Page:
History as Parody

Ancient Beitar
Ancient Beitar

Last week, on June 20th, United Nations Educational Scientific and Cultural Organization (UNESCO), one of the hotbeds of anti-Jewish activity, decided to rush a resolution designating the Arab village of Battir as a UNESCO Heritage Site. The explicit reason is to raise the village’s status so that Israel cannot run its security barrier through village lands.

The security barrier is designed to keep Palestinian terrorists out of populated Israeli areas. Basically, its goal is to stop suicide bombers from blowing themselves up on buses and pizzerias, and to stop kidnappers from taking our children. As I write, three Israeli students aged 16, 16 and 19, are missing after they were kidnapped on June 12th. But UNESCO doesn’t like the barrier. They see it as an infringement on Palestinian rights. They prefer to leave the area totally open, and then to wait till the terror happens. Once it does happen, the terror is never condemned by UNESCO. Rather, it’s the Israeli reaction to the terror that gets that Jew-hating institution going.

The irony is that the only reason that the Palestinian village of Battir has a claim to historical relevance is because it preserves the original Hebrew name of the place – Beitar. It’s at Beitar that Bar Kochva, the second-century Jewish rebel, made his last stand. It’s a kind of Jewish Alamo.

The village of Batir
The village of Battir

Judaea had been occupied by Roman forces. The Jews repeatedly revolted, usually led by messianic claimants. Invariably, these leaders – among them Judah the Gallilean and Jesus of Nazareth – ended up on a Roman cross. In the year 70 AD/CE, Jerusalem was destroyed. In the year 73 CE, the stronghold of Massada finally fell to Roman forces. The Jews of Masada committed mass suicide rather than be taken into slavery. The Romans crucified tens of thousands. According to first-century historian Josephus, they killed a million. They then exiled the native Judeans, taking their children for slaves and their women for prostitution. They left only the weak and the vulnerable. And yet, 62 years after the fall of Jerusalem, the last Jews of Judaea rose once again in revolt. This time they were led by a man who was called Bar Kochva – “The Son of the Star”. The Hebrew Bible had predicted that a “star will come out of Jacob” (Numbers 24:17). This was widely interpreted as a reference to the Messiah. It’s because of this that the followers of Jesus talked about “the Star of Bethlehem”, and it’s because of this that Simon ben Kosiba was called “Bar Kochva”. Basically, this was a title for a Messiah. And Bar Kochva did not disappoint. For three years (132 CE – 135 CE) he inflicted defeats on the Romans and held the greatest military power on earth at bay.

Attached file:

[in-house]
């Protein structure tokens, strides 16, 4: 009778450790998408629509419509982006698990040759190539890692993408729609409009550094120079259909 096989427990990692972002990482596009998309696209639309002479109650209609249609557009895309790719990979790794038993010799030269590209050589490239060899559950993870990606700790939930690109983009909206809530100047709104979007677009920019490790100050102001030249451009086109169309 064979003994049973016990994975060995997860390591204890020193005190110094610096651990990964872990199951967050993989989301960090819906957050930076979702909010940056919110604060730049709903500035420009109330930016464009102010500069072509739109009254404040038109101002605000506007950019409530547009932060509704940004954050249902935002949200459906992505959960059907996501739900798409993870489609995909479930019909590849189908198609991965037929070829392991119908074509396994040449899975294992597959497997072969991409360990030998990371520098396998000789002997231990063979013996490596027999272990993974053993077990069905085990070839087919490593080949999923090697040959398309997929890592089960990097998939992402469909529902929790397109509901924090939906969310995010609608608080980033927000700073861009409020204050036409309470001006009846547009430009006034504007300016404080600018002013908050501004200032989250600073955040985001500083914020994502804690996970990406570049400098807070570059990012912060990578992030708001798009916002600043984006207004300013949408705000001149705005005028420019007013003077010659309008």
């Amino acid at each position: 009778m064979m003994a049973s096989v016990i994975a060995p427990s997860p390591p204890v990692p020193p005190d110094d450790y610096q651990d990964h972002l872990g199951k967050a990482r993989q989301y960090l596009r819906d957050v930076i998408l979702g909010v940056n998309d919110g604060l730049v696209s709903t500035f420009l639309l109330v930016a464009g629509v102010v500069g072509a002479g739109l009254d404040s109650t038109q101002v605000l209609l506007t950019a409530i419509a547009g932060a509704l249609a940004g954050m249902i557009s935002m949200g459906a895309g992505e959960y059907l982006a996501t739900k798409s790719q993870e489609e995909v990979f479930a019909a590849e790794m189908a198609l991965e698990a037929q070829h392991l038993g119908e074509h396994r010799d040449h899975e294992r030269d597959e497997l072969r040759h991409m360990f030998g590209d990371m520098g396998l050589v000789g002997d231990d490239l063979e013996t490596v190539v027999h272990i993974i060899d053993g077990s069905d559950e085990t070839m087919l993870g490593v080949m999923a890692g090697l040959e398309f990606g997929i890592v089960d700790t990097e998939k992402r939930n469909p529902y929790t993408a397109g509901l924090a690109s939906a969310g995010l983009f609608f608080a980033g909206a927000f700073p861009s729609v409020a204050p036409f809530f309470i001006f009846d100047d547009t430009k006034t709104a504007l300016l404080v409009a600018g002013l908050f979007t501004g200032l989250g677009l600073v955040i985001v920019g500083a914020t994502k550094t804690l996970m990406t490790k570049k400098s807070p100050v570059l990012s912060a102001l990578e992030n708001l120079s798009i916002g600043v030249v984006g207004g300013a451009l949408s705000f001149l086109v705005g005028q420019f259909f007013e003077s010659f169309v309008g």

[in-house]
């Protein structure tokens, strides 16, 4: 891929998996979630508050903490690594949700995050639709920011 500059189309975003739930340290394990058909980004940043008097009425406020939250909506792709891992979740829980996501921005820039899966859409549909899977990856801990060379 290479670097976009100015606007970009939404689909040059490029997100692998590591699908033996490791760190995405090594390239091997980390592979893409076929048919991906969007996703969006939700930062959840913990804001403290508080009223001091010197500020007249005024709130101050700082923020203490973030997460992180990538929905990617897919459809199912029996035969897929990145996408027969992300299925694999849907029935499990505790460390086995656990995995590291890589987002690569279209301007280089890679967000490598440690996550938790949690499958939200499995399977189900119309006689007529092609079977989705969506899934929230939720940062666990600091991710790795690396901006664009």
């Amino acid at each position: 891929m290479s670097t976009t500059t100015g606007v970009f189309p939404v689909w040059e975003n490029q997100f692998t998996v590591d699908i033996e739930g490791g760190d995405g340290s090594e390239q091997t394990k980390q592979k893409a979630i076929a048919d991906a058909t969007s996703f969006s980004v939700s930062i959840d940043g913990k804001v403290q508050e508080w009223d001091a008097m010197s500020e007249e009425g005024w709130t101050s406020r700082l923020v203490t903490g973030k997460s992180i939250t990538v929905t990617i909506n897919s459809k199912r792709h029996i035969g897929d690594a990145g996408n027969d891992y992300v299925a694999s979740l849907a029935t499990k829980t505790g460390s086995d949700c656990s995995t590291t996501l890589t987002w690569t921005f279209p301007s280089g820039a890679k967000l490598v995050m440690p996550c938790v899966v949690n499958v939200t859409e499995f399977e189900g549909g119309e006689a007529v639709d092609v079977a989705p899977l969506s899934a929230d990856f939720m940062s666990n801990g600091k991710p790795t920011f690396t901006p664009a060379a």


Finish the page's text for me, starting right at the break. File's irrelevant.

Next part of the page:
Archaeologically, the Bar Kochva fighters have left a labyrinth of underground tunnels. Here the fighters lived and loved, and ultimately died. They hid below ground, and they surfaced for air and battle. One second they were there, the next second they were gone. The Romans didn’t know what hit them. The tunnels are monuments to the longest liberation struggle in history, namely the Jewish struggle for the land of Israel. Remarkably, even some letters that Bar Kochva wrote have been found intact. Among his many military concerns, he takes time out to make sure he has the necessary ingredients for the Lulav, the bundle of leaves and citron that Jews still wave during the Feast of Tabernacles.

Bar Kochva made his last stand at Beitar. The fall of this stronghold in 135 CE marked the end of Jewish independence for 2000 years. Today, many fans of Beitar soccer clubs around Israel are not aware of the name’s origin. But UNESCO knows. That’s why they designated the Arab village of Battir as a Historical Heritage Site. In the heart of the village is what the locals call Khirbet el-Yahud (Arabic, meaning “The Ruin of the Jews”). These are the remnants of Bar Kochva’s last stand. What a joke – a parody of history – that a symbol of Jewish resistance should be used to beat up on Israel with a view to preventing a security barrier designed to prevent another Beitar.

About the Author
Simcha Jacobovici is a Canadian-Israeli filmmaker and journalist. He is a three-time Emmy winner for “Outstanding Investigative Journalism” and a New York Times best selling author. He’s also an adjunct professor in the Department of Religion at Huntington University, Ontario.